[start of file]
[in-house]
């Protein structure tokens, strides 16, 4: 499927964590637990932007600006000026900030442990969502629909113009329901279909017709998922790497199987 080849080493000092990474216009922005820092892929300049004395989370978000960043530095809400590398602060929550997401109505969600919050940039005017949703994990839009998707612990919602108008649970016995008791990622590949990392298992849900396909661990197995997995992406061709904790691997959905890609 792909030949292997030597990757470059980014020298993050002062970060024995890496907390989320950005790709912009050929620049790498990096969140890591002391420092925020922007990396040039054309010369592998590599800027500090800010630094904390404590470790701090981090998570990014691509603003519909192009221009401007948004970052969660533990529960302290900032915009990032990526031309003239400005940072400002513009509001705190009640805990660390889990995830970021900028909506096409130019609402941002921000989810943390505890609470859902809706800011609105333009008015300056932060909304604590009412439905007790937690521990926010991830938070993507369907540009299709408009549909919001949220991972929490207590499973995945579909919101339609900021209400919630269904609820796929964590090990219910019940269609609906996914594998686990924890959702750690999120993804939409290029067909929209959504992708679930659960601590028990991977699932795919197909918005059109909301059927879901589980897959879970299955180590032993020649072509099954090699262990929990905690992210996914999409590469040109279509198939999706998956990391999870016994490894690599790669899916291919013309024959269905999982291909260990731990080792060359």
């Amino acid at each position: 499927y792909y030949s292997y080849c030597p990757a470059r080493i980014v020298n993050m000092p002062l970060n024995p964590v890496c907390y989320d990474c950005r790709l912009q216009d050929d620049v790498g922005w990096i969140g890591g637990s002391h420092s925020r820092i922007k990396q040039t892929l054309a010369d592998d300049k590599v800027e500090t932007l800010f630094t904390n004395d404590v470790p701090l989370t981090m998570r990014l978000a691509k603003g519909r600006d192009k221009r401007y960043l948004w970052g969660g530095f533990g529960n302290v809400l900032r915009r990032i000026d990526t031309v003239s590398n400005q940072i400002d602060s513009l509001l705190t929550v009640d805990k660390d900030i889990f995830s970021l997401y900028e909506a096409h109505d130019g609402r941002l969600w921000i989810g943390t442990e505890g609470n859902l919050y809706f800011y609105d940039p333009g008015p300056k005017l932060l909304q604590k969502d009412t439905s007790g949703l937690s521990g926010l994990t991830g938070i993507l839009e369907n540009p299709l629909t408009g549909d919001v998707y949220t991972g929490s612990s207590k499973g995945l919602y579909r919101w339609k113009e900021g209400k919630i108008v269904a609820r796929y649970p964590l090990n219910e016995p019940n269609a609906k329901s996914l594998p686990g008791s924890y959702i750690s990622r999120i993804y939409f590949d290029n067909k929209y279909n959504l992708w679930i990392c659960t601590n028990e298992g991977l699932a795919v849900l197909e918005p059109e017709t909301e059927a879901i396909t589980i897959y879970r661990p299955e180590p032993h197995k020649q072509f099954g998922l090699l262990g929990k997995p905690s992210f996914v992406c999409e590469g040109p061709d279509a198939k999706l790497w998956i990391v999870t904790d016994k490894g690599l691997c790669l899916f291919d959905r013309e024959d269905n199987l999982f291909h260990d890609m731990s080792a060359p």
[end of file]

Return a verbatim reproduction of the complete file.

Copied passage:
[in-house]
């Protein structure tokens, strides 16, 4: 499927964590637990932007600006000026900030442990969502629909113009329901279909017709998922790497199987 080849080493000092990474216009922005820092892929300049004395989370978000960043530095809400590398602060929550997401109505969600919050940039005017949703994990839009998707612990919602108008649970016995008791990622590949990392298992849900396909661990197995997995992406061709904790691997959905890609 792909030949292997030597990757470059980014020298993050002062970060024995890496907390989320950005790709912009050929620049790498990096969140890591002391420092925020922007990396040039054309010369592998590599800027500090800010630094904390404590470790701090981090998570990014691509603003519909192009221009401007948004970052969660533990529960302290900032915009990032990526031309003239400005940072400002513009509001705190009640805990660390889990995830970021900028909506096409130019609402941002921000989810943390505890609470859902809706800011609105333009008015300056932060909304604590009412439905007790937690521990926010991830938070993507369907540009299709408009549909919001949220991972929490207590499973995945579909919101339609900021209400919630269904609820796929964590090990219910019940269609609906996914594998686990924890959702750690999120993804939409290029067909929209959504992708679930659960601590028990991977699932795919197909918005059109909301059927879901589980897959879970299955180590032993020649072509099954090699262990929990905690992210996914999409590469040109279509198939999706998956990391999870016994490894690599790669899916291919013309024959269905999982291909260990731990080792060359």
């Amino acid at each position: 499927y792909y030949s292997y080849c030597p990757a470059r080493i980014v020298n993050m000092p002062l970060n024995p964590v890496c907390y989320d990474c950005r790709l912009q216009d050929d620049v790498g922005w990096i969140g890591g637990s002391h420092s925020r820092i922007k990396q040039t892929l054309a010369d592998d300049k590599v800027e500090t932007l800010f630094t904390n004395d404590v470790p701090l989370t981090m998570r990014l978000a691509k603003g519909r600006d192009k221009r401007y960043l948004w970052g969660g530095f533990g529960n302290v809400l900032r915009r990032i000026d990526t031309v003239s590398n400005q940072i400002d602060s513009l509001l705190t929550v009640d805990k660390d900030i889990f995830s970021l997401y900028e909506a096409h109505d130019g609402r941002l969600w921000i989810g943390t442990e505890g609470n859902l919050y809706f800011y609105d940039p333009g008015p300056k005017l932060l909304q604590k969502d009412t439905s007790g949703l937690s521990g926010l994990t991830g938070i993507l839009e369907n540009p299709l629909t408009g549909d919001v998707y949220t991972g929490s612990s207590k499973g995945l919602y579909r919101w339609k113009e900021g209400k919630i108008v269904a609820r796929y649970p964590l090990n219910e016995p019940n269609a609906k329901s996914l594998p686990g008791s924890y959702i750690s990622r999120i993804y939409f590949d290029n067909k929209y279909n959504l992708w679930i990392c659960t601590n028990e298992g991977l699932a795919v849900l197909e918005p059109e017709t909301e059927a879901i396909t589980i897959y879970r661990p299955e180590p032993h197995k020649q072509f099954g998922l090699l262990g929990k997995p905690s992210f996914v992406c999409e590469g040109p061709d279509a198939k999706l790497w998956i990391v999870t904790d016994k490894g690599l691997c790669l899916f291919d959905r013309e024959d269905n199987l999982f291909h260990d890609m731990s080792a060359p």